What is early stage Alzheimer’s and why is it so difficult to diagnose?
Dementia describes a set of symptoms which are likely to include memory loss and difficulties in thought processing. Symptoms often do not appear until there is significant damage to the brain, but even while the symptoms are mild, sometimes almost unnoticeable, they can be significant enough to affect a person’s day to day life.
Diagnosis of early stage dementia is made challenging by both the type and degree of symptom variation. Emerging symptoms are linked to the area of the brain where deterioration has occurred, and the type of dementia the patients has developed. Brain structures necessary for the retention of new information, such as the hippocampus, appear to be particularly susceptible to early stage brain deterioration. Further influences on early cases detection are the life-style demands of the patient, and their response to the disease.
What are the benefits in using early stage sufferers in trials as supposed to late stage sufferers and is this outcome translatable?
The benefit of targeting early stage patients is that treatments can be used to reduce, and possibly halt, any further brain degeneration. Patients at this stage of the disease also tend to have fewer symptoms and relatively intact cognitive function, making communication between the subject and the researchers or doctor a lot clearer. This allows for a more straightforward analysis of treatment outcomes.
Identifying ways to target specific brain areas affected by the disease may allow for a better understanding of the combination of therapies needed to treat the advanced and complicated late stage disease in which multiple brain areas are affected.
Why were new guidelines needed?
For the past 10 years there has been a curious impasse regarding the selection of cognition tests for use in Alzheimer’s disease (AD) clinical drug trials. The ‘gold standard’ for assessing cognition according to popular belief has been the ADAS-cog, a test comprized of 11 tasks measuring the disturbances of memory, language, praxis, attention and other cognitive abilities which are often referred to as the core symptoms of AD.
However there has been extensive, and justified, criticism of the scale for at least the last 15 years. A key reason for this criticism has been that in mild patients, performance on the praxis, naming and language subtests has tended to be at ceiling, leaving no room on these tests to demonstrate improvement. A further source of criticism has been the absence of acceptable measures of cognitive domains known to be impaired in the very earliest stages of the disease, such as executive functions, attention and working memory.
Some authors have recommended additional measures to broaden the ADAS-cog, but the subtests that made it into clinical trials failed to deliver due to ceiling effects (the ‘Mazes’ subtest), poor scoring or administration methodologies (Digit Cancellation and Concentration/Distractibility respectively), and floor effects (Delayed Word Recall). Sponsors have nevertheless doggedly stuck to the use of the ADAS-cog, in spite of advice from FDA representatives as early as 2008 to select more appropriate measures.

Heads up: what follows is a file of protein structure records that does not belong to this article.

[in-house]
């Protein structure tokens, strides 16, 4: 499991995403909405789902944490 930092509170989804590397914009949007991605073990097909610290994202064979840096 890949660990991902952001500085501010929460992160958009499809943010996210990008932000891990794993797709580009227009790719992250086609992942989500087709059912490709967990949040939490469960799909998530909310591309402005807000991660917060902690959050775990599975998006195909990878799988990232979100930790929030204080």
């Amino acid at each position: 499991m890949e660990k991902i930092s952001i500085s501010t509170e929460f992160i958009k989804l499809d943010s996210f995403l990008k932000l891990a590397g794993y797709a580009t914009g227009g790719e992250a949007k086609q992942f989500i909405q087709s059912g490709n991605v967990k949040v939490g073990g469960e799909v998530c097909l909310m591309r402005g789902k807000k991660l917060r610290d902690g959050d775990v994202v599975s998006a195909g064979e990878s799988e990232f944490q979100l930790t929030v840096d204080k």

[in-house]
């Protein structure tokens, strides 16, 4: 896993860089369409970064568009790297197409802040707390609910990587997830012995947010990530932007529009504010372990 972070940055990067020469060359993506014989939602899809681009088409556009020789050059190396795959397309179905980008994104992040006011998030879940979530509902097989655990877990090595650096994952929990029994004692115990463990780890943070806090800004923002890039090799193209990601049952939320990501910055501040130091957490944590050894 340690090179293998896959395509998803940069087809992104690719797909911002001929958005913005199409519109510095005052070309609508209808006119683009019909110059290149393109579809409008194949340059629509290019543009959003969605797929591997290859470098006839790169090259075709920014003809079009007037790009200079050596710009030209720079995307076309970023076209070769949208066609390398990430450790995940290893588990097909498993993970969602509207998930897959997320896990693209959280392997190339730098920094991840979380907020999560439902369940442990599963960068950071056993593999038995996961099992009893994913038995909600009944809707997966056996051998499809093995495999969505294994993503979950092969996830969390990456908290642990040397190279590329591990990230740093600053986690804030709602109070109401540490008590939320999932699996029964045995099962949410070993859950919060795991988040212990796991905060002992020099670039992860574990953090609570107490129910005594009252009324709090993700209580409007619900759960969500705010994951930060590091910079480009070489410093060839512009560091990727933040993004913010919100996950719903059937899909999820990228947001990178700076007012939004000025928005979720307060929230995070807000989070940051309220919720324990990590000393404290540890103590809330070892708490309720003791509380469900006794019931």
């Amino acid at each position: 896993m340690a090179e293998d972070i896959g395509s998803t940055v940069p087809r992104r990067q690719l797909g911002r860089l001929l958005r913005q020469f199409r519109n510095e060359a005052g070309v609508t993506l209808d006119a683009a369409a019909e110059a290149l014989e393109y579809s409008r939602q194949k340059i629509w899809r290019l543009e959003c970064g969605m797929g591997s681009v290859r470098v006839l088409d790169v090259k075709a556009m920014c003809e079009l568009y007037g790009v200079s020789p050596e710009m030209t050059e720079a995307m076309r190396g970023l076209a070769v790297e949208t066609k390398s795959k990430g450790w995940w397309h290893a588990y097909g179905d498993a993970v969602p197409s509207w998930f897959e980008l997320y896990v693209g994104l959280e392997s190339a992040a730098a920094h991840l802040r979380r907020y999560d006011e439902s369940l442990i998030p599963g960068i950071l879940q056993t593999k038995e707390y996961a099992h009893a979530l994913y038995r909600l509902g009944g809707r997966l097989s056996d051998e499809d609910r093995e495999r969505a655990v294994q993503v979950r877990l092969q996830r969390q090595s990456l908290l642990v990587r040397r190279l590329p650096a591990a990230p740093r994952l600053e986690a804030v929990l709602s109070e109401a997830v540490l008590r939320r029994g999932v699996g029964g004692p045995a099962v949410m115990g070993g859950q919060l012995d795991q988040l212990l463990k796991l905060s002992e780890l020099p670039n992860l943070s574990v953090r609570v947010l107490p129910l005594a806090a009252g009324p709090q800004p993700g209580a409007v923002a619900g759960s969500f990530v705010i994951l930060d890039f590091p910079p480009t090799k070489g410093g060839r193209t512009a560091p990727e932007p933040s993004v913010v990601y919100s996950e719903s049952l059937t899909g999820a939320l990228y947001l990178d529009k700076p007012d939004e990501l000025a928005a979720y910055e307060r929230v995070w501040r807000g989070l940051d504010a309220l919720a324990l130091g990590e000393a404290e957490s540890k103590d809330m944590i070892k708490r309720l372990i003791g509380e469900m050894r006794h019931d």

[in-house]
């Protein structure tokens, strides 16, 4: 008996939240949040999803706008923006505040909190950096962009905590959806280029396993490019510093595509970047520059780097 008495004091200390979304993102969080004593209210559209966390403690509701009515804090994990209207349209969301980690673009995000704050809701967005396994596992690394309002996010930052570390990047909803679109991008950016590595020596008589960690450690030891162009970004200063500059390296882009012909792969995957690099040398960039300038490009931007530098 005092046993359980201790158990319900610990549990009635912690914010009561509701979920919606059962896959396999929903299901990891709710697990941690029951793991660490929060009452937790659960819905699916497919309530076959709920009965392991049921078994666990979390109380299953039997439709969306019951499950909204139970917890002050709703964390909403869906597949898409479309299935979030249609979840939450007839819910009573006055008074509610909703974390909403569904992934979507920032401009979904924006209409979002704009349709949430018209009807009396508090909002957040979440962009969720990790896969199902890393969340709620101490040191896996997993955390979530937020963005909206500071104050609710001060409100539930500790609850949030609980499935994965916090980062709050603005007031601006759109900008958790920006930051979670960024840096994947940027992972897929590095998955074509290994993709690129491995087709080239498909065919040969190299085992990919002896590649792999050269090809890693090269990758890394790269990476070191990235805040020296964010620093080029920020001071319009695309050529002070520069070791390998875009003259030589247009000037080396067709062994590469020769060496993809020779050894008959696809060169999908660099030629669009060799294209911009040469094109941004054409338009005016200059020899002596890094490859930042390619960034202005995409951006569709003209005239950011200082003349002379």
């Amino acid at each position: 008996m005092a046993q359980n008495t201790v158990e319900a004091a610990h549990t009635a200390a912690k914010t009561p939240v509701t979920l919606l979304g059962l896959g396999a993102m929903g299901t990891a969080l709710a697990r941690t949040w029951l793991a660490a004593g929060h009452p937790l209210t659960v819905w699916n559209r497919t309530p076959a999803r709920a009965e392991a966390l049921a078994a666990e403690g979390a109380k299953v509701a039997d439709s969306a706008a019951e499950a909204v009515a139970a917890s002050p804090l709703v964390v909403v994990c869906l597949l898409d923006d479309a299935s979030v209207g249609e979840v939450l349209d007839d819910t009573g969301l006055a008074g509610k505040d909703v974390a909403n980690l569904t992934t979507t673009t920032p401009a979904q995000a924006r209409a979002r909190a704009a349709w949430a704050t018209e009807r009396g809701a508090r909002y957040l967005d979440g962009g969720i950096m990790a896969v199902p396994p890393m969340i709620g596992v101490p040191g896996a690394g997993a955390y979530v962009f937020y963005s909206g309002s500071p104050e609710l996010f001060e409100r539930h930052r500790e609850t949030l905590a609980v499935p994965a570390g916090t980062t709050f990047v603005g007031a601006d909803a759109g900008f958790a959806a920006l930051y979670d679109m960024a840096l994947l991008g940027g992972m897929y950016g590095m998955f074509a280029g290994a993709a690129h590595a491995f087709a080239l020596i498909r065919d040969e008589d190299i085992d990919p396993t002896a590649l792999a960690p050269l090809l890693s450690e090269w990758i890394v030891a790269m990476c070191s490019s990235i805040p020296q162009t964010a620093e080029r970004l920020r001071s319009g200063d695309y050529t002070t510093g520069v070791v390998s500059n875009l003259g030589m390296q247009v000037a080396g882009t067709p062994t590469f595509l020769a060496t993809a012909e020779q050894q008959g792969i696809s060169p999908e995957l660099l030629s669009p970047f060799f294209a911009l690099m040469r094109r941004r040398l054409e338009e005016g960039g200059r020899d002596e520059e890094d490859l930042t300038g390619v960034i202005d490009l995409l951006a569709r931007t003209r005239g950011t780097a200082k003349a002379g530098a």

Some headway was made with the use of the NTB in the study of AN1792. This collection of well-known clinical measures helpfully captured cognitive preservation in those patients with highest levels of antibody titre. However, many of the NTB tests revealed range restriction issues, and in moderate stage patients could require assessments of 2-3 hours.
What are the strengths of the new guidelines?
In contrast to the drug development community, clinical and academic studies of AD cohorts have pioneered the use of both traditional ‘paper-and-pencil’ and computerized cognitive testing. These approaches have in the past few years been picked up by enterprising drug development companies and used to good effect in proof of concept studies. The most recent example of this was the use of elements from the CogState assessment to capture positive effects in the study conducted by Probiodrug. Other sponsors, including Forum Pharma, have employed alternative paper-and-pencil testing to good effect.
Regulators, and especially the FDA, have encouraged innovation in this area, and the new draft guidance is the most explicit and recent example of this. The guidance specifically calls for the use of ‘sensitive neuropsychological tests’ and ‘measures’, descriptions that could not be justifiably be applied to most ADAS-cog subtests. In this respect the guidance is a hugely helpful development.
Also helpful is that the agency does not specify particular measures for use. This approach is to be warmly welcomed. A two-step strategy of i) identifying key cognitive domains of interest and then ii) selecting reliable, sensitive and valid measures, has, for a number of commentators since 1997, the most appropriate method for selecting objective tests of cognition.
Can this be applied to other countries?
Some companies, such as Probiodrug and Axon Neuroscience, have already incorporated sensitive tests and measures into their trials and might well be rewarded for their enterprise. However, for many the ADAS-cog continues to be selected as the assessment of choice. A number of new cognitive assessments are currently the subject of validation, an activity that will likely assist with their adoption. However, for many drug developers the ultimate proof will be evidence to support claims of ‘assay sensitivity’ i.e. capable of capturing positive treatment effects.
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